President Donald Trump and his legal team are fighting multiple battles to prove allegations of widespread fraud during the 2020 election, but that hasn’t stopped the president from pursuing regular business, including working on a massive issue that could soon make its way to the High Court.
According to The Hill, the U.S. Supreme Court has agreed to hear a case brought forth by the Trump administration, in a push to create work requirements for those on a Medicaid program who are eligible to partake in gainful employment.
Why Work Requirements?
The Trump administration and Republicans in favor of reinstating work requirements for some Medicaid recipients argue that doing so will push enough people on the program who probably don’t need the program into jobs where they can obtain health insurance without the government’s assistance.
Of course, doing so — especially across the country — would save untold amounts of money, which is especially important in several states that are already stretching budgets to the max, thanks in part to a temporary economic crisis cause by COVID-19.
After facing a number of setbacks by federal appeals courts that argued against the work requirements, the Trump administration asked the Supreme Court in July to consider reinstating work requirements in the state of Arkansas after the Department of Justice slammed a federal appeals court for blocking the action.
The ruling from the federal appeals court that struck down the work requirements in Arkansas happened in February, with the court calling the approval of work requirements “arbitrary and capricious.”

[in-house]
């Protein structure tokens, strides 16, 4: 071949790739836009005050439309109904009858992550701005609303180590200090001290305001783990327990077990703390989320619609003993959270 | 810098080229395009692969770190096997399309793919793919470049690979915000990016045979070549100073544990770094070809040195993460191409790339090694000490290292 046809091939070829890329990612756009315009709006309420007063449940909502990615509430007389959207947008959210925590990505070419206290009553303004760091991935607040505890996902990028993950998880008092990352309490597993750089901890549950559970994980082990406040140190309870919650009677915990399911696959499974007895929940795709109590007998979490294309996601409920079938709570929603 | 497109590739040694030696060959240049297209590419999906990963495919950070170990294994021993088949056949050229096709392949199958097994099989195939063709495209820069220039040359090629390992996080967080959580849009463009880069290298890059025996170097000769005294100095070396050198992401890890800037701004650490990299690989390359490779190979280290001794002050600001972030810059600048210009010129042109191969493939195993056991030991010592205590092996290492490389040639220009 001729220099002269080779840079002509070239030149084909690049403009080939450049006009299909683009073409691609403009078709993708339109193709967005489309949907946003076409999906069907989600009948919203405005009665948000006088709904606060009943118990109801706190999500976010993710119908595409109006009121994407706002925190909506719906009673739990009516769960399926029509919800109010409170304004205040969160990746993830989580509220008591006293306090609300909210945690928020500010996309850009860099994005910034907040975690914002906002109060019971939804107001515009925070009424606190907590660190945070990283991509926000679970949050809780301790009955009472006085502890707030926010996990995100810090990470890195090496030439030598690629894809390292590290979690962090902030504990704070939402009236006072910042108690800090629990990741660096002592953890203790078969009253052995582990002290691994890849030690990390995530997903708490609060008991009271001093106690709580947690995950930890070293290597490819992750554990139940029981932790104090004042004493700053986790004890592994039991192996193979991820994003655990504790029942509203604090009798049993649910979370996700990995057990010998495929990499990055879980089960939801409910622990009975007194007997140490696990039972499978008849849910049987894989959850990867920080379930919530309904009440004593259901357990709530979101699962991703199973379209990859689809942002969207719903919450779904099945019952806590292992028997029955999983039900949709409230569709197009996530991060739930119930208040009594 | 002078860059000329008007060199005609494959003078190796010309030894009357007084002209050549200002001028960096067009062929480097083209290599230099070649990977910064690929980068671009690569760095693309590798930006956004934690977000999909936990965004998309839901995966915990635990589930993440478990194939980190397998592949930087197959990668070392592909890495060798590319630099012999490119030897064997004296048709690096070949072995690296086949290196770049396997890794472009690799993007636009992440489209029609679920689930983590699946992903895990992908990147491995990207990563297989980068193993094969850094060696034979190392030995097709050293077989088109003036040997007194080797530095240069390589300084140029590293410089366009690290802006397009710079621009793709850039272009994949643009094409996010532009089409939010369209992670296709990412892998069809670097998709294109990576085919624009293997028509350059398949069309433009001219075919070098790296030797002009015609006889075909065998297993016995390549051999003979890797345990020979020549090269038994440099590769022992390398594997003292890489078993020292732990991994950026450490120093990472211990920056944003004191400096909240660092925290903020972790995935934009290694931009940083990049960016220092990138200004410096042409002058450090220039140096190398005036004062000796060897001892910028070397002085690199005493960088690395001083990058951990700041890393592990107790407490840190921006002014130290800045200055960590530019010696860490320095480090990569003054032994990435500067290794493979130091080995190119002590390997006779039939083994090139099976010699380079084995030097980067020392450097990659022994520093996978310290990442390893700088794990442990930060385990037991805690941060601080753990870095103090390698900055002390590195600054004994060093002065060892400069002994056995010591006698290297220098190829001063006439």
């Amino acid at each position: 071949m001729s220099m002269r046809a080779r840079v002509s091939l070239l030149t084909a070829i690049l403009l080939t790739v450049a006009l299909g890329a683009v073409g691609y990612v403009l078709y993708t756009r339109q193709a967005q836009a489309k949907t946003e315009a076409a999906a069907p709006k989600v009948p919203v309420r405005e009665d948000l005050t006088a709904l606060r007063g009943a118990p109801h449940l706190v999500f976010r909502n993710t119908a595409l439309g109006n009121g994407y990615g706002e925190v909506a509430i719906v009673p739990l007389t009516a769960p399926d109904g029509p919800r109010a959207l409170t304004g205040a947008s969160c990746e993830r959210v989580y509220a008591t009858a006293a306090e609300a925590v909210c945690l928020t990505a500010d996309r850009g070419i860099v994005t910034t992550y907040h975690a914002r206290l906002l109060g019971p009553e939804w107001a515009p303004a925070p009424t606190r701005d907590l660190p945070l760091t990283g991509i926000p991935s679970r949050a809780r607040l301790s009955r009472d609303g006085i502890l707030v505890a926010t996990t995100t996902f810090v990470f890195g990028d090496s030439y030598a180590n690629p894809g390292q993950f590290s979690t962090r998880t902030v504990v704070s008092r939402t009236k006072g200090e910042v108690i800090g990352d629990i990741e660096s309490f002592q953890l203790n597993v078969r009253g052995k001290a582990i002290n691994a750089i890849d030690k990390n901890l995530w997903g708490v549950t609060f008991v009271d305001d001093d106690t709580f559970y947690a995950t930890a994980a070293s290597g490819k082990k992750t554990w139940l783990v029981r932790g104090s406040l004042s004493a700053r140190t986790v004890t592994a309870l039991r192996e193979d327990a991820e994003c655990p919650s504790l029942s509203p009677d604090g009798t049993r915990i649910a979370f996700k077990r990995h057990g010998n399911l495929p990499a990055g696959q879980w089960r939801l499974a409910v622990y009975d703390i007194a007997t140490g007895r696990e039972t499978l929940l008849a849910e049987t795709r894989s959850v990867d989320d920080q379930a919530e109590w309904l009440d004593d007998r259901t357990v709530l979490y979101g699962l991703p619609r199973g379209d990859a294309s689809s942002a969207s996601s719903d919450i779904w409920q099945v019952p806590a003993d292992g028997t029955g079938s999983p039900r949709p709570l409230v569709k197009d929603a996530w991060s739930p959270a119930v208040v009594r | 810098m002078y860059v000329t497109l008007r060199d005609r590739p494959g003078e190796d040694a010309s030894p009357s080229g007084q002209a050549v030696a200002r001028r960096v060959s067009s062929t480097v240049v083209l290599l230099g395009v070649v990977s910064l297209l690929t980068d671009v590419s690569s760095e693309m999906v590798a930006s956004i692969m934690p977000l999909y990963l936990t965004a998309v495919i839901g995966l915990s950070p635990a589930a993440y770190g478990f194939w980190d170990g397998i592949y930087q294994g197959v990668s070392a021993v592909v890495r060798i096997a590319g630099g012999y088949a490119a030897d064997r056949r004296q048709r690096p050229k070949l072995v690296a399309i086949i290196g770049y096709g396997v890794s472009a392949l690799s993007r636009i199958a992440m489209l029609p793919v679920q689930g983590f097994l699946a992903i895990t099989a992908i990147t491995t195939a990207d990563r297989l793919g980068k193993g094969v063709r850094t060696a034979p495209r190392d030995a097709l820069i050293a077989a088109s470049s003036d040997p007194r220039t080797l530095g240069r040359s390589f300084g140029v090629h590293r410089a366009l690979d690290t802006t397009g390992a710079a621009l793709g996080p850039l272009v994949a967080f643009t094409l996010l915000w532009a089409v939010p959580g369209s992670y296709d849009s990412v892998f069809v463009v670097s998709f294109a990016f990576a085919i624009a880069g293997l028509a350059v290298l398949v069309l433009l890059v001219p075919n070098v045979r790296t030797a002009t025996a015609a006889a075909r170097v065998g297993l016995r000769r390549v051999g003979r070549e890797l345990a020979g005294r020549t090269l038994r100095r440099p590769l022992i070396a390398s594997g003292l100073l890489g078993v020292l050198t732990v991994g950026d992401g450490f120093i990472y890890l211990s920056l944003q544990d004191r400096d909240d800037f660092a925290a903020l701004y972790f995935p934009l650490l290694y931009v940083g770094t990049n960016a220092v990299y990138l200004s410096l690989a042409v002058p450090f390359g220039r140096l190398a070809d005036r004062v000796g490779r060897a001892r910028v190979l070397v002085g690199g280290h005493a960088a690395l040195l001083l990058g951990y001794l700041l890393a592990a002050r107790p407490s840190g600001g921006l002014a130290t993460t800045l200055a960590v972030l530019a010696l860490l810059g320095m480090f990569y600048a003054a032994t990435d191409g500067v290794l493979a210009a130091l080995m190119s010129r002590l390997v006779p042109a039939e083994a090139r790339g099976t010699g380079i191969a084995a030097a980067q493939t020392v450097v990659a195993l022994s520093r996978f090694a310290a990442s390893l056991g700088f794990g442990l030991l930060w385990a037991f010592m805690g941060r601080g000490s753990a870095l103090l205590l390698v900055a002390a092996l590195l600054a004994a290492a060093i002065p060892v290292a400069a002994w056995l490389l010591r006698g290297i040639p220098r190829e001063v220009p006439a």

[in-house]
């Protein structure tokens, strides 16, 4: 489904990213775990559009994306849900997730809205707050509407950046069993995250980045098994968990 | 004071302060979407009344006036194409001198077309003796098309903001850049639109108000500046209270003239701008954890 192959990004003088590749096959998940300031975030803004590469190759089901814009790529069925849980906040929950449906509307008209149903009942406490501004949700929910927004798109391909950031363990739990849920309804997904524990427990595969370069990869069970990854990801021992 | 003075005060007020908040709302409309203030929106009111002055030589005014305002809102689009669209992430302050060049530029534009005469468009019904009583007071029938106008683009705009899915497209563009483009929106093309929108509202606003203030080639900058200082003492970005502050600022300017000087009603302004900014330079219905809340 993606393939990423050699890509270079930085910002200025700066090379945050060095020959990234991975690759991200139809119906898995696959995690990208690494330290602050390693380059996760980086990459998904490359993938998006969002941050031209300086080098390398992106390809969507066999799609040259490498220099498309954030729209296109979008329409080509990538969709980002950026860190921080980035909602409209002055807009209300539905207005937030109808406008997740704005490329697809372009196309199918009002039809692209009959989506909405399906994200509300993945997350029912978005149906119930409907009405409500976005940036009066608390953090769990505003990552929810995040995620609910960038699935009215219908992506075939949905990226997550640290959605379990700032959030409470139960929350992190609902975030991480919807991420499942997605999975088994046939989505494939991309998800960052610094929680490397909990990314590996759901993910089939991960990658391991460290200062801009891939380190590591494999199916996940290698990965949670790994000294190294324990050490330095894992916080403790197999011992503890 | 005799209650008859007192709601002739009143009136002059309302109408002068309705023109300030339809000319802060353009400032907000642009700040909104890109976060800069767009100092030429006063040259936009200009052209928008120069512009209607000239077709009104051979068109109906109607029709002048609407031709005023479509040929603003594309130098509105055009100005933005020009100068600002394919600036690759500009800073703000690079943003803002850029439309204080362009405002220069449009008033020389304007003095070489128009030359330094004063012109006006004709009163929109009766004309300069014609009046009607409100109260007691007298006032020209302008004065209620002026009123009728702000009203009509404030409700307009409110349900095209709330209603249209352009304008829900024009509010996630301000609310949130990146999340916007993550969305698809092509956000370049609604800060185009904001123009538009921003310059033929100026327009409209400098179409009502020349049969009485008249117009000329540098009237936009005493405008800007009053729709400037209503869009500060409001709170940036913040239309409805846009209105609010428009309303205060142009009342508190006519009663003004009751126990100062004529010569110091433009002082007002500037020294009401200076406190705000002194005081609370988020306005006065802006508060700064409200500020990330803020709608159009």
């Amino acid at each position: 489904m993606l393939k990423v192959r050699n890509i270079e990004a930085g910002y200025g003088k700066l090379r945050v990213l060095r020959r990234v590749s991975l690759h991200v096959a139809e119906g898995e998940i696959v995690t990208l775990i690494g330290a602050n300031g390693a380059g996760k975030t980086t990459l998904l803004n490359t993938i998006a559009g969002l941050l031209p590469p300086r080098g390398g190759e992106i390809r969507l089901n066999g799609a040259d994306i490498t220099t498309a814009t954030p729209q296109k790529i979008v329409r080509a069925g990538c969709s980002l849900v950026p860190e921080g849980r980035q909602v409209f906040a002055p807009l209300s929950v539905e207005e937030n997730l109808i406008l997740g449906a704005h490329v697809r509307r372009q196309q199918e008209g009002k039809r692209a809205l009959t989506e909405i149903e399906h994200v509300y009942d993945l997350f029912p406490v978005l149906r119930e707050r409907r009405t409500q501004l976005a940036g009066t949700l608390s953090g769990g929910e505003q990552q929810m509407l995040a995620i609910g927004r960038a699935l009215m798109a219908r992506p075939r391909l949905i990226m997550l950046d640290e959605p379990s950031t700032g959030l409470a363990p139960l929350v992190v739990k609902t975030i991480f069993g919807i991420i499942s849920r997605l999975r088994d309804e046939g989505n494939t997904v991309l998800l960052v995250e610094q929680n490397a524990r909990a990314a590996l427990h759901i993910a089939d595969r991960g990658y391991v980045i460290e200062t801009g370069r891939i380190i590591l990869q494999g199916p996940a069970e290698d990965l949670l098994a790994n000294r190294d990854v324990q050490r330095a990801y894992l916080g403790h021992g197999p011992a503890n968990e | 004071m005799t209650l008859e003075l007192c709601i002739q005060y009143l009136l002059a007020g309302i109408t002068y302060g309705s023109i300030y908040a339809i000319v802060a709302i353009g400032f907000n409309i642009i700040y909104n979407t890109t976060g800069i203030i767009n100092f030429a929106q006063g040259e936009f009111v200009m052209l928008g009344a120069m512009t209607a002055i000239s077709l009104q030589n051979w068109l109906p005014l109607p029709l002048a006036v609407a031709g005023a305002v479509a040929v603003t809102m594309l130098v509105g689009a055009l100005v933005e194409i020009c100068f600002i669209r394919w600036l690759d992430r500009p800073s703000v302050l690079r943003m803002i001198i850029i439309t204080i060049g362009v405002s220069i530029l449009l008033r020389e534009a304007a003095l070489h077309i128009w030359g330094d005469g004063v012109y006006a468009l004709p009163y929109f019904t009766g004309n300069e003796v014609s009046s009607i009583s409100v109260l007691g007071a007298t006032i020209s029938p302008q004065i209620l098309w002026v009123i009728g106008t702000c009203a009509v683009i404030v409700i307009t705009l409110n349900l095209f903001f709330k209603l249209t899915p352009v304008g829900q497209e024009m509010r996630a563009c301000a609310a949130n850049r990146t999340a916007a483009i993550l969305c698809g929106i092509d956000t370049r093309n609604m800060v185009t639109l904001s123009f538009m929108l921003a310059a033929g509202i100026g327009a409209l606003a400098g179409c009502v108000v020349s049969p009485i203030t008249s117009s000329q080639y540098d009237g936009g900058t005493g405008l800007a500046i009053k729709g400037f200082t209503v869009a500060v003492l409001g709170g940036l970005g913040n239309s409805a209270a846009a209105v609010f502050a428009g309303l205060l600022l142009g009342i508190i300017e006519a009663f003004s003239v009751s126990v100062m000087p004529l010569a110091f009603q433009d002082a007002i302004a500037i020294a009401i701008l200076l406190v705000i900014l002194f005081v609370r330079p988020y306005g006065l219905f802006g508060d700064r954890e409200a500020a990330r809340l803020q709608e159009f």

At the time, the court claimed that the Trump administration didn’t take into account Medicaid’s sole purpose — to provide health coverage — and said that the administration also didn’t factor in the potential loss of health coverage in the state, which amounted to over 18,000 losing coverage at the time, according to The Hill.
A New Challenge
The Supreme Court agreeing to revisit the case marks a massive victory for the Trump administration, but given the current level of uncertainty concerning the results of the 2020 election, the possibility exists that it could all be for nothing.
Democratic presidential nominee Joe Biden has long promised that he would not only reverse a number of the Trump administration’s progress on revamping various healthcare welfare programs but vowed specifically to increase access to Medicaid.
Democrats argue that adding work requirements to Medicaid is a move designed to kick people out of the program who otherwise need access.
“The Biden administration can certainly change this policy, and we hope that will happen,” said Jane Perkins, legal director for the health care advocacy group National Health Law Program.
Only time will tell, but if Biden does manage to take the keys to the White House in January, America’s healthcare situation is going to look markedly different than what it looks like now — and probably not in a good way.